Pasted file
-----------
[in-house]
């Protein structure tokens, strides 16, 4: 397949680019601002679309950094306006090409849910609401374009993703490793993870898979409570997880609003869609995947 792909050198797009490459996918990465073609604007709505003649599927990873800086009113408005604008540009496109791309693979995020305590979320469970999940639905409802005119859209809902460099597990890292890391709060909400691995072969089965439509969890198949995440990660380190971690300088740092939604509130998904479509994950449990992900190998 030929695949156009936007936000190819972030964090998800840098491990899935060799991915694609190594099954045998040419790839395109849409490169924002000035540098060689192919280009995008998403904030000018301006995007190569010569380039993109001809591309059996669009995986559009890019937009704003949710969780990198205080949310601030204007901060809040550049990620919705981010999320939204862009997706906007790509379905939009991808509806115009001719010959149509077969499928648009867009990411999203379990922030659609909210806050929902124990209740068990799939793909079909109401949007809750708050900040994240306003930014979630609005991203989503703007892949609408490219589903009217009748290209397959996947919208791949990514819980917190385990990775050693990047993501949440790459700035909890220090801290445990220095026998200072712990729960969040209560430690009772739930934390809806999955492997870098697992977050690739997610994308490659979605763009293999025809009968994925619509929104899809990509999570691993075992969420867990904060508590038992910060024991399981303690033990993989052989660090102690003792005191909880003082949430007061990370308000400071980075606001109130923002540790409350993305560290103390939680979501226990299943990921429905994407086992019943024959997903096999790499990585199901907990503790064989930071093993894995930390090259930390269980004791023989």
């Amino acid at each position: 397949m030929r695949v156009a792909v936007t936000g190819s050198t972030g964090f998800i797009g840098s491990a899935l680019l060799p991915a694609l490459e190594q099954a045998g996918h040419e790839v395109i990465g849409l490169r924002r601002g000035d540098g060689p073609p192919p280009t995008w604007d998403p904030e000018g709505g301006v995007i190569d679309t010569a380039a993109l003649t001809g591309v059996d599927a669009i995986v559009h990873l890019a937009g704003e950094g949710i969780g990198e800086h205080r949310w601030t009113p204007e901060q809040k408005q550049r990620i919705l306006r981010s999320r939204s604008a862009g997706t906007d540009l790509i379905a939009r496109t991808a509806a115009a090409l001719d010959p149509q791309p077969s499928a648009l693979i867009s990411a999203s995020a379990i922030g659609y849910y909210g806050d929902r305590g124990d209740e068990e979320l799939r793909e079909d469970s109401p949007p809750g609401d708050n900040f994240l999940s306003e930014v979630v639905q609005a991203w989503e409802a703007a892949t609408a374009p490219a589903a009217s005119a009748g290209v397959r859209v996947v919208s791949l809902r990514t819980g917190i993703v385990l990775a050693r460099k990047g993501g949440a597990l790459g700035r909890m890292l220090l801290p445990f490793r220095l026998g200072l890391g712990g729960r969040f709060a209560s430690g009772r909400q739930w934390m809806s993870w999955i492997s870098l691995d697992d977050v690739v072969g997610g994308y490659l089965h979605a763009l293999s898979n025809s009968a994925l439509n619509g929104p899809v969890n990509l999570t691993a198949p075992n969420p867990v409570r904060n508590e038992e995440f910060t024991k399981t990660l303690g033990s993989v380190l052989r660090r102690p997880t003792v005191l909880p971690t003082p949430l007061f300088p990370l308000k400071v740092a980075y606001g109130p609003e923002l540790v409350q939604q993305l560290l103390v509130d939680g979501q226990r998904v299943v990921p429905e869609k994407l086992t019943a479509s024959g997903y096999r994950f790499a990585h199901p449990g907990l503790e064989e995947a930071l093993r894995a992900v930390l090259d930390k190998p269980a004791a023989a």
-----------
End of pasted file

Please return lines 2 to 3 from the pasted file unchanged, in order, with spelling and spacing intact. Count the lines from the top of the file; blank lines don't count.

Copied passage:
């Protein structure tokens, strides 16, 4: 397949680019601002679309950094306006090409849910609401374009993703490793993870898979409570997880609003869609995947 792909050198797009490459996918990465073609604007709505003649599927990873800086009113408005604008540009496109791309693979995020305590979320469970999940639905409802005119859209809902460099597990890292890391709060909400691995072969089965439509969890198949995440990660380190971690300088740092939604509130998904479509994950449990992900190998 030929695949156009936007936000190819972030964090998800840098491990899935060799991915694609190594099954045998040419790839395109849409490169924002000035540098060689192919280009995008998403904030000018301006995007190569010569380039993109001809591309059996669009995986559009890019937009704003949710969780990198205080949310601030204007901060809040550049990620919705981010999320939204862009997706906007790509379905939009991808509806115009001719010959149509077969499928648009867009990411999203379990922030659609909210806050929902124990209740068990799939793909079909109401949007809750708050900040994240306003930014979630609005991203989503703007892949609408490219589903009217009748290209397959996947919208791949990514819980917190385990990775050693990047993501949440790459700035909890220090801290445990220095026998200072712990729960969040209560430690009772739930934390809806999955492997870098697992977050690739997610994308490659979605763009293999025809009968994925619509929104899809990509999570691993075992969420867990904060508590038992910060024991399981303690033990993989052989660090102690003792005191909880003082949430007061990370308000400071980075606001109130923002540790409350993305560290103390939680979501226990299943990921429905994407086992019943024959997903096999790499990585199901907990503790064989930071093993894995930390090259930390269980004791023989």
């Amino acid at each position: 397949m030929r695949v156009a792909v936007t936000g190819s050198t972030g964090f998800i797009g840098s491990a899935l680019l060799p991915a694609l490459e190594q099954a045998g996918h040419e790839v395109i990465g849409l490169r924002r601002g000035d540098g060689p073609p192919p280009t995008w604007d998403p904030e000018g709505g301006v995007i190569d679309t010569a380039a993109l003649t001809g591309v059996d599927a669009i995986v559009h990873l890019a937009g704003e950094g949710i969780g990198e800086h205080r949310w601030t009113p204007e901060q809040k408005q550049r990620i919705l306006r981010s999320r939204s604008a862009g997706t906007d540009l790509i379905a939009r496109t991808a509806a115009a090409l001719d010959p149509q791309p077969s499928a648009l693979i867009s990411a999203s995020a379990i922030g659609y849910y909210g806050d929902r305590g124990d209740e068990e979320l799939r793909e079909d469970s109401p949007p809750g609401d708050n900040f994240l999940s306003e930014v979630v639905q609005a991203w989503e409802a703007a892949t609408a374009p490219a589903a009217s005119a009748g290209v397959r859209v996947v919208s791949l809902r990514t819980g917190i993703v385990l990775a050693r460099k990047g993501g949440a597990l790459g700035r909890m890292l220090l801290p445990f490793r220095l026998g200072l890391g712990g729960r969040f709060a209560s430690g009772r909400q739930w934390m809806s993870w999955i492997s870098l691995d697992d977050v690739v072969g997610g994308y490659l089965h979605a763009l293999s898979n025809s009968a994925l439509n619509g929104p899809v969890n990509l999570t691993a198949p075992n969420p867990v409570r904060n508590e038992e995440f910060t024991k399981t990660l303690g033990s993989v380190l052989r660090r102690p997880t003792v005191l909880p971690t003082p949430l007061f300088p990370l308000k400071v740092a980075y606001g109130p609003e923002l540790v409350q939604q993305l560290l103390v509130d939680g979501q226990r998904v299943v990921p429905e869609k994407l086992t019943a479509s024959g997903y096999r994950f790499a990585h199901p449990g907990l503790e064989e995947a930071l093993r894995a992900v930390l090259d930390k190998p269980a004791a023989a």